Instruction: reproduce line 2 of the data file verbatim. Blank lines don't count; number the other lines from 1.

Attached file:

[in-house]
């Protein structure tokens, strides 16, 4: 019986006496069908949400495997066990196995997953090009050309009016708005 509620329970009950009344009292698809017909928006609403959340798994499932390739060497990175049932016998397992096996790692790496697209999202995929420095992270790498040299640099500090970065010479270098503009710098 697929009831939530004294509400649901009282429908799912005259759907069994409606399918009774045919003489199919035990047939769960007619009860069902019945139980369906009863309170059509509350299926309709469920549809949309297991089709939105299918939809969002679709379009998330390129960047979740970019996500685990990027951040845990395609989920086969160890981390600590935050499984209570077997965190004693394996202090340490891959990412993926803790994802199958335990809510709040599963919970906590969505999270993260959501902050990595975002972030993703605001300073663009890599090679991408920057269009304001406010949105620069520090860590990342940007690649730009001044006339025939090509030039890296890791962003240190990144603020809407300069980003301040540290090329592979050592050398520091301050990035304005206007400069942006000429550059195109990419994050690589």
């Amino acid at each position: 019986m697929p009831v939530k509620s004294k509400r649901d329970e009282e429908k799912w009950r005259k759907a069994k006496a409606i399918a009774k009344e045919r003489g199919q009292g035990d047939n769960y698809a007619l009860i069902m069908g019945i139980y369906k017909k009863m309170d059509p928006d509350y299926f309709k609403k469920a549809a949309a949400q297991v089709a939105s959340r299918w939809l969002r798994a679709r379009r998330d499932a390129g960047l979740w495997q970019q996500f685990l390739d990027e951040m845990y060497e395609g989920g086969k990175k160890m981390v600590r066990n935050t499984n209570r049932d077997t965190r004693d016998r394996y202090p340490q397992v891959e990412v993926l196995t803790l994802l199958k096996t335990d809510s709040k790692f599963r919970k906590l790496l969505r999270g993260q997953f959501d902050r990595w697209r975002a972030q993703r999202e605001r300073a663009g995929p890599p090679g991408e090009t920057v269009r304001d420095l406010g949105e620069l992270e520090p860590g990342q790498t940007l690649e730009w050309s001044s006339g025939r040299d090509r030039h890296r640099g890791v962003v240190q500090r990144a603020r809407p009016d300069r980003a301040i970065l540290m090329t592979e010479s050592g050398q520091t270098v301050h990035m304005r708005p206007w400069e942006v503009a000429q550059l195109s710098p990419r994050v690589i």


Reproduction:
């Protein structure tokens, strides 16, 4: 019986006496069908949400495997066990196995997953090009050309009016708005 509620329970009950009344009292698809017909928006609403959340798994499932390739060497990175049932016998397992096996790692790496697209999202995929420095992270790498040299640099500090970065010479270098503009710098 697929009831939530004294509400649901009282429908799912005259759907069994409606399918009774045919003489199919035990047939769960007619009860069902019945139980369906009863309170059509509350299926309709469920549809949309297991089709939105299918939809969002679709379009998330390129960047979740970019996500685990990027951040845990395609989920086969160890981390600590935050499984209570077997965190004693394996202090340490891959990412993926803790994802199958335990809510709040599963919970906590969505999270993260959501902050990595975002972030993703605001300073663009890599090679991408920057269009304001406010949105620069520090860590990342940007690649730009001044006339025939090509030039890296890791962003240190990144603020809407300069980003301040540290090329592979050592050398520091301050990035304005206007400069942006000429550059195109990419994050690589």